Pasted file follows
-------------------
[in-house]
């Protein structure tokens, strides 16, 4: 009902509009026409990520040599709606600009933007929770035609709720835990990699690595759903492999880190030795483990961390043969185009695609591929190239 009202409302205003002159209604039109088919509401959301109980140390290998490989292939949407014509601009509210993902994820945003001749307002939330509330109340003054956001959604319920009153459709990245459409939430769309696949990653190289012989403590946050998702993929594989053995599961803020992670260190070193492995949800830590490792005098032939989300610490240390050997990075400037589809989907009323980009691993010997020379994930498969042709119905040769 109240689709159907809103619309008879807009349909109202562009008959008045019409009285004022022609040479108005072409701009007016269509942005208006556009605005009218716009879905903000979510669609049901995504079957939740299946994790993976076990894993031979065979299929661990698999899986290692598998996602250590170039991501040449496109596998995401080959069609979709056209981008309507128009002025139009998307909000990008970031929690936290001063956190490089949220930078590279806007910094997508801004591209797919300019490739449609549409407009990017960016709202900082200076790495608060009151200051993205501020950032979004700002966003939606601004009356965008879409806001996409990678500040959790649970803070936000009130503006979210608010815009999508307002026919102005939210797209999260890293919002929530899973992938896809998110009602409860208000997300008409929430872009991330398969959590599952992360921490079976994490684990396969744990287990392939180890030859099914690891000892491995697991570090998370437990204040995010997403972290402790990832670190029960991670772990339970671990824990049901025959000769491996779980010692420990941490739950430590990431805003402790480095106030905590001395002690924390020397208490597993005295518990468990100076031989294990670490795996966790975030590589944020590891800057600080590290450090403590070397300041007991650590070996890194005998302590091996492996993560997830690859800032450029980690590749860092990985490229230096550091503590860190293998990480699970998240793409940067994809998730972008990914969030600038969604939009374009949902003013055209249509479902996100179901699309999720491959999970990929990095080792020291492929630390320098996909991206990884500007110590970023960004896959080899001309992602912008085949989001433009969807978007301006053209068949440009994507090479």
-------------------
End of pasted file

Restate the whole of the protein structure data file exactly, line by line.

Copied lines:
[in-house]
């Protein structure tokens, strides 16, 4: 009902509009026409990520040599709606600009933007929770035609709720835990990699690595759903492999880190030795483990961390043969185009695609591929190239 009202409302205003002159209604039109088919509401959301109980140390290998490989292939949407014509601009509210993902994820945003001749307002939330509330109340003054956001959604319920009153459709990245459409939430769309696949990653190289012989403590946050998702993929594989053995599961803020992670260190070193492995949800830590490792005098032939989300610490240390050997990075400037589809989907009323980009691993010997020379994930498969042709119905040769 109240689709159907809103619309008879807009349909109202562009008959008045019409009285004022022609040479108005072409701009007016269509942005208006556009605005009218716009879905903000979510669609049901995504079957939740299946994790993976076990894993031979065979299929661990698999899986290692598998996602250590170039991501040449496109596998995401080959069609979709056209981008309507128009002025139009998307909000990008970031929690936290001063956190490089949220930078590279806007910094997508801004591209797919300019490739449609549409407009990017960016709202900082200076790495608060009151200051993205501020950032979004700002966003939606601004009356965008879409806001996409990678500040959790649970803070936000009130503006979210608010815009999508307002026919102005939210797209999260890293919002929530899973992938896809998110009602409860208000997300008409929430872009991330398969959590599952992360921490079976994490684990396969744990287990392939180890030859099914690891000892491995697991570090998370437990204040995010997403972290402790990832670190029960991670772990339970671990824990049901025959000769491996779980010692420990941490739950430590990431805003402790480095106030905590001395002690924390020397208490597993005295518990468990100076031989294990670490795996966790975030590589944020590891800057600080590290450090403590070397300041007991650590070996890194005998302590091996492996993560997830690859800032450029980690590749860092990985490229230096550091503590860190293998990480699970998240793409940067994809998730972008990914969030600038969604939009374009949902003013055209249509479902996100179901699309999720491959999970990929990095080792020291492929630390320098996909991206990884500007110590970023960004896959080899001309992602912008085949989001433009969807978007301006053209068949440009994507090479």